Wednesday, September 17, 2008

Opportunities lost

My introduction to the American education system was only at the graduate school level. That still exposed me to some of the systems in place for undergraduate education, and the university system in general, and I marveled at the choices and sheer flexibility that the students had during their education. So, even though I had no exposure to the school system here, I made the assumption that the school system would be as flexible and innovative and accommodating as the university system. I thought a school student here in the US would have as many choices, options and variety that a college student had.

It turns out though that while the university system here remains the envy of the rest of the world, the school system is a far cry from the university system. It is as bureaucratic, static, dogmatic, rigid, uninspiring or banal as any other system anywhere else. This is a story I recently heard from an acquaintance I run with. She studied in one of the (better) public schools in the Dallas area. Now, my friend was a pretty good student, and what is quite atypical is that she really liked math. She wasn’t exceptional at it or anything. She just liked it. It was her favorite subject. Usually, in most schools (especially in the US) it isn’t cool to actually like math or science. She did, and so did another friend of hers.

Anyway, somewhere in 7th or 8th grade, they had to take some tests, which would determine if they took some more advanced math classes, which would then introduce them to calculus and high school AP math. Both she and her friend did only modestly in that test, and were marginally below the required score to be allowed to progress to AP math in high school. But they both liked math so much that they wanted to take those advanced courses over the next few years, including AP math.

They actually wanted to take those courses.

So it seems perfectly reasonable (to me) that they should have been encouraged to take those courses, or at least been given some option to retake that 7th or 8th grade test (to see if they could qualify for AP math later on). Usually, students are forced to learn something. Here they wanted to learn something themselves. Anyway, her then math teacher flatly told the two of them that since they hadn’t made the required grade in that standardized test (which they had missed by a whisker), they would not be allowed to go on and take calculus in high school. These two begged and pleaded, and even had their parents write to request that they be allowed to take those math courses and study more, or at least be retested in order to see if they could qualify for those courses.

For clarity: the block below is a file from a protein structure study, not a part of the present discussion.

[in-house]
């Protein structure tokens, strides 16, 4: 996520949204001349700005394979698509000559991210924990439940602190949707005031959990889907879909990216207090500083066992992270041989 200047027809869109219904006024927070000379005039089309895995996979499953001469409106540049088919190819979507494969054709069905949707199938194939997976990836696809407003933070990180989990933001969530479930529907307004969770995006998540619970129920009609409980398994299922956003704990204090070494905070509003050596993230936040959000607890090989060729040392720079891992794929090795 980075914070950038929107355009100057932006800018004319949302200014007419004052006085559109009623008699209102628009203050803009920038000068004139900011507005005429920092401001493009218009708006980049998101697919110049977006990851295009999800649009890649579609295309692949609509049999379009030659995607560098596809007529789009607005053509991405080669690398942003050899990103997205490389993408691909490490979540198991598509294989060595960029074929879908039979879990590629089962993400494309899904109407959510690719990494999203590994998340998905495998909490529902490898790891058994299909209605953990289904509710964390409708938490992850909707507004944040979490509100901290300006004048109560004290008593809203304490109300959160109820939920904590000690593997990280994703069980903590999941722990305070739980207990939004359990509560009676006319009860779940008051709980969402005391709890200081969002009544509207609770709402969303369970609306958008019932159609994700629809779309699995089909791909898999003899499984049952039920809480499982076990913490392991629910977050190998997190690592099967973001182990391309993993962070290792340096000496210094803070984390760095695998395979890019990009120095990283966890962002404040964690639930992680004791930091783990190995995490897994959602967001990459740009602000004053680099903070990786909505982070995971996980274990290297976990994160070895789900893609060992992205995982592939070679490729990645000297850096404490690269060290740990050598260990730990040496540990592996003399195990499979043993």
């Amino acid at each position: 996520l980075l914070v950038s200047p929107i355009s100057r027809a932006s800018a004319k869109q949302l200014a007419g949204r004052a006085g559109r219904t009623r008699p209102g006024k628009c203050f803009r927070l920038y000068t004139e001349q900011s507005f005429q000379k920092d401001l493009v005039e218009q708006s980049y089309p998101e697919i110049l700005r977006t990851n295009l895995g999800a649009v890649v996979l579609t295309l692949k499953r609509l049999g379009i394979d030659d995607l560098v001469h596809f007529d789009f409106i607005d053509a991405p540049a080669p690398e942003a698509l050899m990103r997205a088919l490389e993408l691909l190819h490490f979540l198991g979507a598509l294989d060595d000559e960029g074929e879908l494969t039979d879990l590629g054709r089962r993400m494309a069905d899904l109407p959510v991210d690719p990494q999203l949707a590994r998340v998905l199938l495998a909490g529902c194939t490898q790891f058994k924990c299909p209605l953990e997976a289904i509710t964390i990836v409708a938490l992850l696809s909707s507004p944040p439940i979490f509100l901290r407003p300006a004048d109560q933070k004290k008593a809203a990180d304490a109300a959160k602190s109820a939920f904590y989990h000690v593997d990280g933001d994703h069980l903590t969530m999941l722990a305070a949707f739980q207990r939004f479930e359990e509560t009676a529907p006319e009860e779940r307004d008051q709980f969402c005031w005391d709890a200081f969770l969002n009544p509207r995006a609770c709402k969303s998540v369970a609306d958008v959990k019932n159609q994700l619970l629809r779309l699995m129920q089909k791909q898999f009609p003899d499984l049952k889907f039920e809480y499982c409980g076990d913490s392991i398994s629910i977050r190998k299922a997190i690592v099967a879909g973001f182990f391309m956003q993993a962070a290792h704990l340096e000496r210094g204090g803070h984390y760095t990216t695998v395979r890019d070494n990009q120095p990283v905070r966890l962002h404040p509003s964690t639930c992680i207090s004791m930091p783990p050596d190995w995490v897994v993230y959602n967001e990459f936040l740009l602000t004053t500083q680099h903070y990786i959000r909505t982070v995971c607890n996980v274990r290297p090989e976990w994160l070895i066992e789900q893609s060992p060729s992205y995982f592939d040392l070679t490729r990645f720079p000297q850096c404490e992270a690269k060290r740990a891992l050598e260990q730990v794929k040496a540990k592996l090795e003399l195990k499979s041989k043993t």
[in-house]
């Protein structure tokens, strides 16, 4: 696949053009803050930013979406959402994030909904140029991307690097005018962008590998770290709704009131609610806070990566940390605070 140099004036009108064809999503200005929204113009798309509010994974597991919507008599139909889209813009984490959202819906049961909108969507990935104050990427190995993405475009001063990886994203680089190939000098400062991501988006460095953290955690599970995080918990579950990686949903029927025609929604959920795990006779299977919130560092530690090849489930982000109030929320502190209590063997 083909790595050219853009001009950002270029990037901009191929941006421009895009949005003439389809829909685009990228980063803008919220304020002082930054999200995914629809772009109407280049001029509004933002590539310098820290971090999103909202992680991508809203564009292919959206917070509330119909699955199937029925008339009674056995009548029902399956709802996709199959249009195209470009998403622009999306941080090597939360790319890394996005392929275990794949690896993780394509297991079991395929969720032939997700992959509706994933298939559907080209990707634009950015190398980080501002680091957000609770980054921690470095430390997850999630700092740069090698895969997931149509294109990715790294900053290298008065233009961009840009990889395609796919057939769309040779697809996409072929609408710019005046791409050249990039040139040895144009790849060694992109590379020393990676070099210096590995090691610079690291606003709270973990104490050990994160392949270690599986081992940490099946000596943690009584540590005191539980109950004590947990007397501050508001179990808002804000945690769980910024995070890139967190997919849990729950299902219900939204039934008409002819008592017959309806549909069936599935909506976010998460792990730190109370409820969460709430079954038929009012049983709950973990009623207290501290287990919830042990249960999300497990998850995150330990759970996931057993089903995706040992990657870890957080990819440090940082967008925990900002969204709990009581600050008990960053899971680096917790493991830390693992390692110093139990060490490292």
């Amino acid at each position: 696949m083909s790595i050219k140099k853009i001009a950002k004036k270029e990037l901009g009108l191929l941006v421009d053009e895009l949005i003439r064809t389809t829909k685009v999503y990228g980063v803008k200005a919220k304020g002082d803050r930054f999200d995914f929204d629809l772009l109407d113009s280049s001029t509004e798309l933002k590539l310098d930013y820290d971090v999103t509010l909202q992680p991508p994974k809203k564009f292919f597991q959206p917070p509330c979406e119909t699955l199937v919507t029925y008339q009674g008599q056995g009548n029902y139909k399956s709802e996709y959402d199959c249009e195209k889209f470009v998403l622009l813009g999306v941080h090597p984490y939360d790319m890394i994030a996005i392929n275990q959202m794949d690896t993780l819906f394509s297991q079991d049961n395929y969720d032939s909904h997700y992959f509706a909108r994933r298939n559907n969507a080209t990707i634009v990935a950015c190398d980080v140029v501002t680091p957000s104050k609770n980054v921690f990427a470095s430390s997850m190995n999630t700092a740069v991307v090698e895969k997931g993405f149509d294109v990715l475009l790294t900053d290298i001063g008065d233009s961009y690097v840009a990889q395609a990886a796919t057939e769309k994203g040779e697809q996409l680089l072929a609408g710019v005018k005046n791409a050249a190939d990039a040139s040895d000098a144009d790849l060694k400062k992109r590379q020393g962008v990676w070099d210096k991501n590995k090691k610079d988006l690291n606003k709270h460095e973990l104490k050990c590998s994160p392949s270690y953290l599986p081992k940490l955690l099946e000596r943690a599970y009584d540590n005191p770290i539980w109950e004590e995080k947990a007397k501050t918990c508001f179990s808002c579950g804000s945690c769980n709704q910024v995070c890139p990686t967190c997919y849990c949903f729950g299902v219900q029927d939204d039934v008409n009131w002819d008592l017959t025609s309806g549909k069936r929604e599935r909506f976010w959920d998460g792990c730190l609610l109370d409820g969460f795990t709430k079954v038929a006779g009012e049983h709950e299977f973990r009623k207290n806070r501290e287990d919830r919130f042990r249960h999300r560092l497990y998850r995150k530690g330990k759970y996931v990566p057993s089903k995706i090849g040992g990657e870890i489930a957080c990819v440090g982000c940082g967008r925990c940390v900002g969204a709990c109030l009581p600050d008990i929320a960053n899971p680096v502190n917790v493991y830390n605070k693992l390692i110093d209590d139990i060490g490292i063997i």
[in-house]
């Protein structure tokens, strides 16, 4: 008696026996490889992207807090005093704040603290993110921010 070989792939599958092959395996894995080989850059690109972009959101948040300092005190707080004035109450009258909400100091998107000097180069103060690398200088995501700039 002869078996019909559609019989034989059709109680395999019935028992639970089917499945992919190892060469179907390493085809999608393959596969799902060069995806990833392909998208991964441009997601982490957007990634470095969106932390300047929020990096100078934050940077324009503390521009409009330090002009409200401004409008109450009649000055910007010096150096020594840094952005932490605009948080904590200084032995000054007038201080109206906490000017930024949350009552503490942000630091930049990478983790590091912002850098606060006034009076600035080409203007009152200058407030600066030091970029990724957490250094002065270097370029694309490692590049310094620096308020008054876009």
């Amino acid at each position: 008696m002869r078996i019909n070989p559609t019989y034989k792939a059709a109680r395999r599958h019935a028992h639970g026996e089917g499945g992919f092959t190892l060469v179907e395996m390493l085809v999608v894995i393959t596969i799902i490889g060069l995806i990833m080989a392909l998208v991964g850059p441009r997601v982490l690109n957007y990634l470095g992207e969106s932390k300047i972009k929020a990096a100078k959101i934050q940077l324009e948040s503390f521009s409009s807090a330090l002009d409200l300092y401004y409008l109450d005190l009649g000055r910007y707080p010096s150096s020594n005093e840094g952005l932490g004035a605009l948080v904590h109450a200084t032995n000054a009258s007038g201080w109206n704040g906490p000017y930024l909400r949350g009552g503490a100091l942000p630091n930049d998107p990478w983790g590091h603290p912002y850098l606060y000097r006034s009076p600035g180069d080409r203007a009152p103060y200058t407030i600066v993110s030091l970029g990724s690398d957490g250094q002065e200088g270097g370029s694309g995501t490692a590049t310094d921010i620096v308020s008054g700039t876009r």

Close, but no cigar. The teacher stuck to her guns (and rules) and declared that they would not be allowed to take those math courses in high school, since that is what the rules said. So finally the two of them had to go sleepwalk through “simpler” high school math curriculum without calculus, which were too boring and too easy for them, and did not challenge or inspire them in anyway.

Finally, when this girl ended up in college, she thought she’d try to take more advanced math courses. Because she hadn’t taken AP math and science, she didn’t get into her first choice colleges, and had to settle for a “lesser” state university (which was a good one though, in my opinion). But still, she thought she could now take some more interesting math courses. She registered for a few, only to find that the college curricula assumed substantial prior knowledge of lots of math that she’d never had (and not for lack of interest). She also found that most of the other students in that course had taken AP math/calculus in high school. So she spent a frantic semester trying to work twice as hard to learn things that the rest of them found quite basic. In the end, it turned out to be too hard to catch up. She didn’t want to take a big hit on her GPA. So instead of finally majoring in chemistry/biochemistry with a math minor (what she wanted to do, and which required quite a bit of math and calculus), she ended up with a developmental biology major. The story of her friend from school is a little different. He also struggled with some math courses in college, but he was more resolute (and loved math more), so stuck it through some very tough courses. After a few tough semesters, he finally became good at it, and eventually majored in mathematics. He loved math so much that he even went on to get a masters in math, and now works as an analyst for some company.

So the decision of a bureaucratic, uninspired teacher from 7th or 8th grade possibly changed the entire career of this girl, who now feels bitter at being denied the opportunity to learn and do what she wanted to and liked to do. Had she just been encouraged to retake a test in 7th or 8th grade, or had been allowed to take calculus in high school, it is quite possible that she would have gone on to a college of her choice, or at least majored in the subjects she wanted to, and liked the most. One single decision not made by her potentially changed her life.

And while this is a story of one particular teacher, it apparently is quite reflective of a lot of the school system here. An excessively bureaucratic, rule-obsessed system, with a huge amount of pressure on teachers to make sure the maximum number of students go through high school and get their diplomas, even if they do not learn as much. What this is doing though is two things. (i) It produces a number of students who go on to college (and are interested in college), but are ill equipped to handle a lot of college courses (which they might be interested in) and (ii) it also potentially produces an even larger number of students who, thanks to diluted educational standards, will never be able to go through college at all.

It is a shame though that a university system that is exceptional overall has to be fed by a school system that really leaves so much to be desired. The university system (particularly advanced or graduate education) is therefore partly forced to rely too much on imported foreign students (the school system alone isn’t responsible for so many foreign students, but I believe it does play a big part in it). Secondly, it isn’t fair to burden the university system (which by definition should strive for excellence) with teaching students basic subject concepts that should have been handled in high school or earlier.